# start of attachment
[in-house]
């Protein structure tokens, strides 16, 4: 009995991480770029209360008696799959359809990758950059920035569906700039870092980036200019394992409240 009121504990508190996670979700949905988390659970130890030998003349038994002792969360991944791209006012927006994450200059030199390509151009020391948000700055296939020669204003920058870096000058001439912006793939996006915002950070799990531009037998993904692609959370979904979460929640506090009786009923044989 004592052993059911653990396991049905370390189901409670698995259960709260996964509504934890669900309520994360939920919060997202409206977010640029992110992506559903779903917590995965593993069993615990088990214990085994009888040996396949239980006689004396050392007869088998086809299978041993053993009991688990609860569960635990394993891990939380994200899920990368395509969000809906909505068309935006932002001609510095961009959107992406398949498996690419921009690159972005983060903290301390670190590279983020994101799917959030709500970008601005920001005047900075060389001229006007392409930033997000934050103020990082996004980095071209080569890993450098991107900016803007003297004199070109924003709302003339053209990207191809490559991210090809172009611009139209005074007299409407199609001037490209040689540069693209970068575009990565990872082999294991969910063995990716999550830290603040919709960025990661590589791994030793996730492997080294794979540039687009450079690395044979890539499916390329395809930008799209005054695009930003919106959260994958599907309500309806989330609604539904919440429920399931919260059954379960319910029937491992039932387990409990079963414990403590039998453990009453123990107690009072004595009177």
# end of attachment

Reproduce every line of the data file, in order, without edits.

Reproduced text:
[in-house]
């Protein structure tokens, strides 16, 4: 009995991480770029209360008696799959359809990758950059920035569906700039870092980036200019394992409240 009121504990508190996670979700949905988390659970130890030998003349038994002792969360991944791209006012927006994450200059030199390509151009020391948000700055296939020669204003920058870096000058001439912006793939996006915002950070799990531009037998993904692609959370979904979460929640506090009786009923044989 004592052993059911653990396991049905370390189901409670698995259960709260996964509504934890669900309520994360939920919060997202409206977010640029992110992506559903779903917590995965593993069993615990088990214990085994009888040996396949239980006689004396050392007869088998086809299978041993053993009991688990609860569960635990394993891990939380994200899920990368395509969000809906909505068309935006932002001609510095961009959107992406398949498996690419921009690159972005983060903290301390670190590279983020994101799917959030709500970008601005920001005047900075060389001229006007392409930033997000934050103020990082996004980095071209080569890993450098991107900016803007003297004199070109924003709302003339053209990207191809490559991210090809172009611009139209005074007299409407199609001037490209040689540069693209970068575009990565990872082999294991969910063995990716999550830290603040919709960025990661590589791994030793996730492997080294794979540039687009450079690395044979890539499916390329395809930008799209005054695009930003919106959260994958599907309500309806989330609604539904919440429920399931919260059954379960319910029937491992039932387990409990079963414990403590039998453990009453123990107690009072004595009177």